Step 2: Choose Your Capture & Storage Tools
Much like step 1, this next step will also vary in complexity. There are literally hundreds of platforms on the market that can be used for growing your owned audience list and managing your audience data. Smaller companies can make do with simple CRMs or email service providers like Mailchimp, Emma or Constant Contact. Larger and more complex organizations are probably going to need the bells and whistles of enterprise-grade systems like Salesforce and robust marketing automation systems (ex: Eloqua, Marketo, etc.). If you find yourself somewhere in between, combo platforms like Hubspot or Infusionsoft have a lot of power and won’t break the bank.
There are also countless platforms that enable even the most non-tech-savvy marketers to quickly deploy pop-ups, opt-ins and landing pages without needing any knowledge of code.
Example optin form via Optinmonster
Bottom line: do some research and engage with platform vendors that look like an initial fit. Explain what you’re trying to accomplish and the bells and whistles that you’ll likely need.
Step 3: Implement Your New Setup
Once you’ve selected your storage platform, you’ll need to configure it to add your segmentation criteria within the system. Most CRM and lead capture platforms come with the typical contact fields standard, so all you’ll need to add are any custom or “user-defined fields” that are unique to your segmentation effort. For example, some of our custom fields look like this:
- Role (different than job title, helps us identify their buyer persona)
- Company Type
- Company Size
- Industry Vertical
Next, it’s time to start building and integrating your capture mechanisms (typically web-based forms) within your owned properties. Coming in many shapes and sizes, subscription and lead-capture forms are everywhere and you’ve probably filled out plenty in your day. You will have to make the sometimes-difficult decision of what fields to include on your forms, but ideally your capture mechanisms give you the details you need for future segmentation and content personalization.
Step 4: Execute
It’s go time. You now need to start manufacturing a reason for people to give you their contact information. Enter content marketing. If you’re not regularly generating informative, valuable content to engage both your target audiences and Google, you’ll have a slow road ahead. And executing a high-growth content initiative requires more than just great content these days. You’ll also need:
- Frequency – publish as often as possible without diminishing quality
- Consistency – publish on a schedule and don’t miss deadlines
- Paid promotion – don’t rely on people finding you, help your content find them
- Patience – understand that this is not a “if you write it they will come” world anymore
Back in my consulting days, we’d often plan out the first six months of content ideas for a new content property and set low expectations for subscriber growth. Those early months can be a morale killer for producers who are pouring their hearts into creating great content, but not seeing immediate fruit. Traction takes time in the content marketing game, so set expectations properly.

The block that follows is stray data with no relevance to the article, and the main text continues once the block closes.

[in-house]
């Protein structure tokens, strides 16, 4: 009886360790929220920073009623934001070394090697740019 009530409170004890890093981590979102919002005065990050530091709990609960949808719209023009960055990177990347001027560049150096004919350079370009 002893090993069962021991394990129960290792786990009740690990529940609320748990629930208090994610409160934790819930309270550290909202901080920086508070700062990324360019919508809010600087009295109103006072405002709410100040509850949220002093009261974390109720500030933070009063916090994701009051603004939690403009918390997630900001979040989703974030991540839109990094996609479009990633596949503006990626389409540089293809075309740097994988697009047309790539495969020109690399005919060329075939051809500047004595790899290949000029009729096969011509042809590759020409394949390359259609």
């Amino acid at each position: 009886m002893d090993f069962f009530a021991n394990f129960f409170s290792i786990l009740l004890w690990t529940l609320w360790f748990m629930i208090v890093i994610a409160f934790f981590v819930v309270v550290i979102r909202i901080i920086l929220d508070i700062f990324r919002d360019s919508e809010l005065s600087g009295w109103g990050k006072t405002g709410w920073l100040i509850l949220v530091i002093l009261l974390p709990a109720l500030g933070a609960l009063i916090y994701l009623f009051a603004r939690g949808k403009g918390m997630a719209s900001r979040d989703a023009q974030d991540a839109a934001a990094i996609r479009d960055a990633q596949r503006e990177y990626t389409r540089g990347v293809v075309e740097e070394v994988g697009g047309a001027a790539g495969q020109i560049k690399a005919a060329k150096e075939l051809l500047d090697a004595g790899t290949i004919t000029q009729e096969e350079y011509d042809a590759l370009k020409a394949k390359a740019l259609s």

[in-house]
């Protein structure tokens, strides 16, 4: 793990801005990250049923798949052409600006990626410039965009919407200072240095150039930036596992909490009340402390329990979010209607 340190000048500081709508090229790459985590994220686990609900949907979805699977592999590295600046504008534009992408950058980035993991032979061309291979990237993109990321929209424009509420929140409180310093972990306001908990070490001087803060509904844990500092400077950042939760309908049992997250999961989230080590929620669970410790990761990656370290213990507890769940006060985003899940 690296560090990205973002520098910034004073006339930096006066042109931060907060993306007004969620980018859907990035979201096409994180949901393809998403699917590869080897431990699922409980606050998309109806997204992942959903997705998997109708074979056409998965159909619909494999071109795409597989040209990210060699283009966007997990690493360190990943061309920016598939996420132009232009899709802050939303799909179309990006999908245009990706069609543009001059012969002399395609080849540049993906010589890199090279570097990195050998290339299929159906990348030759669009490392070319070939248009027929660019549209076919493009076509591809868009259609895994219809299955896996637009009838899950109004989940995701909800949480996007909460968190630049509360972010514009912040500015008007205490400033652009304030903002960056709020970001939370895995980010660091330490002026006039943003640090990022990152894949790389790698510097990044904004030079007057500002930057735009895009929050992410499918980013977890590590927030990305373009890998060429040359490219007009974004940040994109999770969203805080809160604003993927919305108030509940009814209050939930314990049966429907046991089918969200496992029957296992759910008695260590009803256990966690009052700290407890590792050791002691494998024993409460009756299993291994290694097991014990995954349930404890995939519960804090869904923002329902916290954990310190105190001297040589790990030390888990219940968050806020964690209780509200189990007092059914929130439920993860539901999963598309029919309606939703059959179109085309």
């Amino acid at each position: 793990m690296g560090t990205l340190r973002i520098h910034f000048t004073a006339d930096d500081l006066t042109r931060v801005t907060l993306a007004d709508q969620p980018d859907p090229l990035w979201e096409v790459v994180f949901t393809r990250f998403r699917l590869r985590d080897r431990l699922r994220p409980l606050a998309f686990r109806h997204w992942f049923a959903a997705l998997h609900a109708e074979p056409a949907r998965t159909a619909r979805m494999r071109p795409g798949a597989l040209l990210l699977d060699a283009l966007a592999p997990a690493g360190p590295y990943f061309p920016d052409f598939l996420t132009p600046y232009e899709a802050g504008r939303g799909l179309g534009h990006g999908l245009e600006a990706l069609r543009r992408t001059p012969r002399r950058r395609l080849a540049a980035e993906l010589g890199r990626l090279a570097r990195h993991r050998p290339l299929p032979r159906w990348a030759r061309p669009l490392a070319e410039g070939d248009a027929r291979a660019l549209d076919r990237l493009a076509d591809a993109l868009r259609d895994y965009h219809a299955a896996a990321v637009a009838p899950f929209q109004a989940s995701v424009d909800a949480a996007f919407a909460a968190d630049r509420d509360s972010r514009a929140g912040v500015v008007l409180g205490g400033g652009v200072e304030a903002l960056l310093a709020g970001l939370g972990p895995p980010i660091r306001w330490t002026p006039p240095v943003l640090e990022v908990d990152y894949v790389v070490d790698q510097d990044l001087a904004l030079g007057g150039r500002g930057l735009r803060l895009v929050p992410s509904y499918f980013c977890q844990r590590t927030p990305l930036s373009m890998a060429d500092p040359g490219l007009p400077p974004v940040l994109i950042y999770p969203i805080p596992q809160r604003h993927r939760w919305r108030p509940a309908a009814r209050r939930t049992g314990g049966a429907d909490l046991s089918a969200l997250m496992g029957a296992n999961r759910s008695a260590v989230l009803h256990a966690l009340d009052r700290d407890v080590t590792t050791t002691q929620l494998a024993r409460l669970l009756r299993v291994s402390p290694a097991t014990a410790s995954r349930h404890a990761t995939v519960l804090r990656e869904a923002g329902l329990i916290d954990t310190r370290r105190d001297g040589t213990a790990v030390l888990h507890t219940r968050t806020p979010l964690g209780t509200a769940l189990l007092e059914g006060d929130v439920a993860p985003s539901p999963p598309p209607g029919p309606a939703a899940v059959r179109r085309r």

A Few Pointers for Early Content Execution
In the early days of your audience-building effort, you may need to test a more broad range of topics and experiment with variations in format to see what is resonating. Then as individuals decide to subscribe, being transparent about your segmentation efforts (why you’re asking for additional details) is a good idea. “These fields, while not required, will help us deliver better content that is more relevant to you.”
Later-Stage Content Execution
Once you have relative mass in your audience database, your early segmentation efforts can now be fully realized. Content ideation, development and delivery can now be tailored specifically for target segments that are the most influential to your various business objectives.
For example, let’s say my company has a new offer to promote and we have amassed a total audience of 10,000 subscribers. Our offer would be most relevant for a certain segment and a quick query of our database results in 500 contact matches. So instead of spamming 9,500 people who won’t find our promotion relevant (hello unsubscribes), we only target the 500 and heavily personalize the content, improving it’s relevance and effectiveness.
This is the end game that you should be working towards.
Step 5: Track & Report
I’ll call this step 5, but you’ll want to consider your tracking and reporting mechanisms early on in your setup process. Most database platforms will have tracking and reporting mechanisms baked into their offering, but you may want to set up specific reports to focus in on your audience growth KPIs.
Example metrics from DivvyHQ Analytics
Establishing benchmarks and showing early growth trends often play a vital role in getting more resources to continue and grow your content programs. But even better, as those audience members convert into customers, you’ll have an easier time connecting the dots to make the case for content, and the impact it’s having on your company’s overall growth and market share.
I hear the c-suite thinks that’s kinda important.